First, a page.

The Art of Booking
Live Background Music For Your Event
By Rick Iacoboni
So you finally set the date for the big event. You remember that the last event that you attended had live background music. Upon arrival, you knew right away that something special was happening. There was electricity in the air. Live music has that effect on people. It's the intangible that ties all the senses together. Now it's your turn to stage an event and, without question, you have decided to have live background music. You want to show your guests that you have stepped to the plate and made a conscious decision to make your event memorable.
Finding the Right Musicians
Once your event has been booked, it's never too early to begin looking for performers that will create the appropriate mood for your guests. Like other event vendors, the good ones get booked early - some over a year in advance. You want musicians whose volume is just below the level of conversation. You don't want rock stars, you want ambiance!
Your first decision is the number and configuration of musicians. Decide if you want strictly instrumental music, or music with some light vocals. Assuming that price and space are factors, the most common options are soloists, duos, trios and quartets. Soloists most commonly include guitarists (electric and acoustic), harpists, steel percussionists and keyboardists. Duos, trios and quartets usually include a combination of the instruments already listed along with percussionists, bassists, strings and brass players.
Names of performers can be obtained through a variety of sources:
(friends, family, co-workers and other vendors: photographers, florists, etc.).
• Musician websites
• Event planners/consultants
• Booking Agents
• Other musicians
Once you have narrowed down your choices to 3 or 4 performers, contact each performer by phone to check availability and pricing. Often first impressions will indicate if your personality is compatible with that of the performer. You'll also get an early indication if the performer has a professional demeanor. Booking fees vary based on a number of factors including number of musicians, number of hours they will perform, load-in/out time, travel, experience, popularity, holidays and the day/time of the event.
Ask each artist if they have a website, printed materials and audio and/or video samples. Reputable and experienced performers will have at least two of the four requested items. Find out if you can see and hear a live performance. Additionally, ask each performer for testimonials and/or letters of recommendation from previous clients.
Selecting Your Music
Make sure you and your performer are on the same page when it comes to musical selections. Review the performer's songlist. Communicate and confirm the styles of music you and your guests prefer. This may include repertoire, artists and musical genres. Identify the songs you do not want played, too. Your selection of music will be key to setting the tone of your event. (For weddings, it is not unreasonable to ask a performer to learn a favorite song of the bride and groom.)
When making seating arrangements for your guests, identify a comfortable area where your musician(s) can perform. Find out well in advance of your event if the musician(s) has specific requirements such as parking, seating, performance space, equipment storage and access to electricity. Avoid areas with direct sunlight, strong winds and proximity to heaters, standing fans, fireplaces, open windows and doors.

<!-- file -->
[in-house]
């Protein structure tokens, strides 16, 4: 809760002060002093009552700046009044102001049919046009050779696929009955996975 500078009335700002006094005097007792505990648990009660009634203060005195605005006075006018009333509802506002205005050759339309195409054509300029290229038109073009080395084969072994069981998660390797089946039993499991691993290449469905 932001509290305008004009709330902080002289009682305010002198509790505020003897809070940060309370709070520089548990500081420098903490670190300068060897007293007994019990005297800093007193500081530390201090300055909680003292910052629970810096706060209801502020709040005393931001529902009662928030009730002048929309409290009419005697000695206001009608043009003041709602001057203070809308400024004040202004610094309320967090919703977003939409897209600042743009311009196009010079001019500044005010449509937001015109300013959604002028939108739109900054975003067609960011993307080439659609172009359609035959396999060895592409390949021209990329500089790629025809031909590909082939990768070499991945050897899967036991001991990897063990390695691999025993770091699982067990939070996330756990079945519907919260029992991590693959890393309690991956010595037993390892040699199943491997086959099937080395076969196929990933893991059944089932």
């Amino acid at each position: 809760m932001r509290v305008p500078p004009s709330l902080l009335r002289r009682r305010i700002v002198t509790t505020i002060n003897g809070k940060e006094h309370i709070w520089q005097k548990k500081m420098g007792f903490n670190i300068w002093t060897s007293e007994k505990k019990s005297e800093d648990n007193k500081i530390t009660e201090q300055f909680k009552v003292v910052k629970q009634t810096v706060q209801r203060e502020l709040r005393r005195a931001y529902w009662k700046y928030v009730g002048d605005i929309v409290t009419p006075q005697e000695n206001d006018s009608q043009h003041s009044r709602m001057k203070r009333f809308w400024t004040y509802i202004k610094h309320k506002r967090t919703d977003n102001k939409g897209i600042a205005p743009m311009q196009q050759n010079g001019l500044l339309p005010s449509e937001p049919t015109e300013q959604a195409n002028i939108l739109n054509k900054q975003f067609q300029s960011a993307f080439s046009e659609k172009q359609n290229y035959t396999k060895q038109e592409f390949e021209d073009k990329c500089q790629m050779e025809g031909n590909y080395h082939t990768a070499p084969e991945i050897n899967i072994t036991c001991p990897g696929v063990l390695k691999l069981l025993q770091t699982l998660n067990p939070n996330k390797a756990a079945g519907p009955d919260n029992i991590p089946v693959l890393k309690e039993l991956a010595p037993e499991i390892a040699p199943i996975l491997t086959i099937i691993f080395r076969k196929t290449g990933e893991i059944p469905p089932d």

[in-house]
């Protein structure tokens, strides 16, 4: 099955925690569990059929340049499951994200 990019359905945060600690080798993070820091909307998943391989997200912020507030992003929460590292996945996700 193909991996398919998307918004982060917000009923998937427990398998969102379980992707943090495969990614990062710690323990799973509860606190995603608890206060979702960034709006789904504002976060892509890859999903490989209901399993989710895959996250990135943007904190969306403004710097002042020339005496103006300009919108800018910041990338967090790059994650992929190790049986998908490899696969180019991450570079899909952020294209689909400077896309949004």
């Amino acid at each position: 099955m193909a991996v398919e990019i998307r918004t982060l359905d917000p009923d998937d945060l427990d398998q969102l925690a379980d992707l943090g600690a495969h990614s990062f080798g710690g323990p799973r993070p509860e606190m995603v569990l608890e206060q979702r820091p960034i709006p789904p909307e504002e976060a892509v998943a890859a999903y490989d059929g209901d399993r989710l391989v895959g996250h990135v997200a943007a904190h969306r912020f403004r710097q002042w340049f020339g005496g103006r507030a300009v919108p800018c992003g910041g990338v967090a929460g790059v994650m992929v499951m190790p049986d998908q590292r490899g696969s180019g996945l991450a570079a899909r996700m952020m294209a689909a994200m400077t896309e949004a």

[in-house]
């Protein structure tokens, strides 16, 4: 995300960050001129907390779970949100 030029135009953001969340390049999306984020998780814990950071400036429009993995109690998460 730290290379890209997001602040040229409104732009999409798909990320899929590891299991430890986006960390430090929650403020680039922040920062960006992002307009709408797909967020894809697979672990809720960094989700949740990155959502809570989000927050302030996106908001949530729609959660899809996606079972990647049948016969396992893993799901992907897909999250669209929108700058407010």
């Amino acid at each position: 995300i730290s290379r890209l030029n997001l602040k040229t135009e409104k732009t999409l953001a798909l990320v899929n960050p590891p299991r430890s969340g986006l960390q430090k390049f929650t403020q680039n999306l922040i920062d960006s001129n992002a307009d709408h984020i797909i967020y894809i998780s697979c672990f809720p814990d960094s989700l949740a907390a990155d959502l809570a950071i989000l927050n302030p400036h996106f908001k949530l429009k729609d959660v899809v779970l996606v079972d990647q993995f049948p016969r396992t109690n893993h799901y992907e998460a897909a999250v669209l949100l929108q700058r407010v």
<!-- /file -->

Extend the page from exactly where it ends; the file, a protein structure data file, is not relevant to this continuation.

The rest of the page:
Once you have selected your performer and have agreed to terms, it's time to put it into writing in the form of a contract, AKA "performance agreement." This will be supplied by the musician(s) and include all the pertinent information such as date, times, venue, compensation, breaks, set-up/departure time, number of musicians, method of payment, etc. Discuss overtime fees. It is customary to place down a third to a 50% deposit, with the balance due no later than the night of the engagement.
Regarding hospitality, always provide the performer(s) with water, a beverage and/or coffee. For performances over three hours, it is recommended that you offer at least sandwiches to the musicians. It is acceptable to either limit or deny the performer(s) access to alcohol. Tipping the performer(s) is welcome, but not required. Musicians should not display tip jars for private events.
The event type will determine what the musicians should wear. The most formal event is a black-tie affair, followed by business suit and tie. Business casual attire would include a sports jacket with or without tie, and the most casual combination would only require dress shirt and pants. Female musicians should dress accordingly.
It is fair to expect the performer(s) to use good manners, arrive at least 30-60 minutes prior to the designated start time, play what you agreed upon and act professionally at all times. As your event draws closer, establish contact with the performer to review details and re-confirm all pertinent information.
If the performer's fee exceeds your initial budget, it's time to evaluate the situation. Music will make or break your event. Perhaps you can cut back in another area so you can book your first choice performer. Professional musicians deserve to be paid what they are worth. If you want the best, you will need to pay accordingly.
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About The Author: Rick Iacoboni is an acoustic guitarist who has performed instrumental background music at more than 1,000 personal and corporate events.
© Any reproduction or editing of these articles by any means mechanical or electronic without the express written permission of Rick Iacoboni is prohibited.